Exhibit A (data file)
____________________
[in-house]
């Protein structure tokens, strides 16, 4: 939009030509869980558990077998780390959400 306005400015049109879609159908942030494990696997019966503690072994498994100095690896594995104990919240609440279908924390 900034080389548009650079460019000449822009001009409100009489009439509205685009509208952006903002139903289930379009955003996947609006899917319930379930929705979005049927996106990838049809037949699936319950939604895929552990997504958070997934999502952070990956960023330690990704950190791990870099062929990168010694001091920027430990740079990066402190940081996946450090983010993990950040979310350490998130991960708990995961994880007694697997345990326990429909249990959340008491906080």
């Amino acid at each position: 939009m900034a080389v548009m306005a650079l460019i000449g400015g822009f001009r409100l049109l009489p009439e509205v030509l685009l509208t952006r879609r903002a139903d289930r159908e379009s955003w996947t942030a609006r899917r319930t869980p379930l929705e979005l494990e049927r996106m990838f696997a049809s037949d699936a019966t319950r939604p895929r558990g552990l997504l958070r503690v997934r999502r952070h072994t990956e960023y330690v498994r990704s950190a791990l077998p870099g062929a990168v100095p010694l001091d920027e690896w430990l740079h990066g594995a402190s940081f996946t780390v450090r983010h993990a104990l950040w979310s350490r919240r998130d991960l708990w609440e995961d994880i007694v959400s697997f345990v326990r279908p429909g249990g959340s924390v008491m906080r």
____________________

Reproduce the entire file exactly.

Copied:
[in-house]
């Protein structure tokens, strides 16, 4: 939009030509869980558990077998780390959400 306005400015049109879609159908942030494990696997019966503690072994498994100095690896594995104990919240609440279908924390 900034080389548009650079460019000449822009001009409100009489009439509205685009509208952006903002139903289930379009955003996947609006899917319930379930929705979005049927996106990838049809037949699936319950939604895929552990997504958070997934999502952070990956960023330690990704950190791990870099062929990168010694001091920027430990740079990066402190940081996946450090983010993990950040979310350490998130991960708990995961994880007694697997345990326990429909249990959340008491906080």
């Amino acid at each position: 939009m900034a080389v548009m306005a650079l460019i000449g400015g822009f001009r409100l049109l009489p009439e509205v030509l685009l509208t952006r879609r903002a139903d289930r159908e379009s955003w996947t942030a609006r899917r319930t869980p379930l929705e979005l494990e049927r996106m990838f696997a049809s037949d699936a019966t319950r939604p895929r558990g552990l997504l958070r503690v997934r999502r952070h072994t990956e960023y330690v498994r990704s950190a791990l077998p870099g062929a990168v100095p010694l001091d920027e690896w430990l740079h990066g594995a402190s940081f996946t780390v450090r983010h993990a104990l950040w979310s350490r919240r998130d991960l708990w609440e995961d994880i007694v959400s697997f345990v326990r279908p429909g249990g959340s924390v008491m906080r």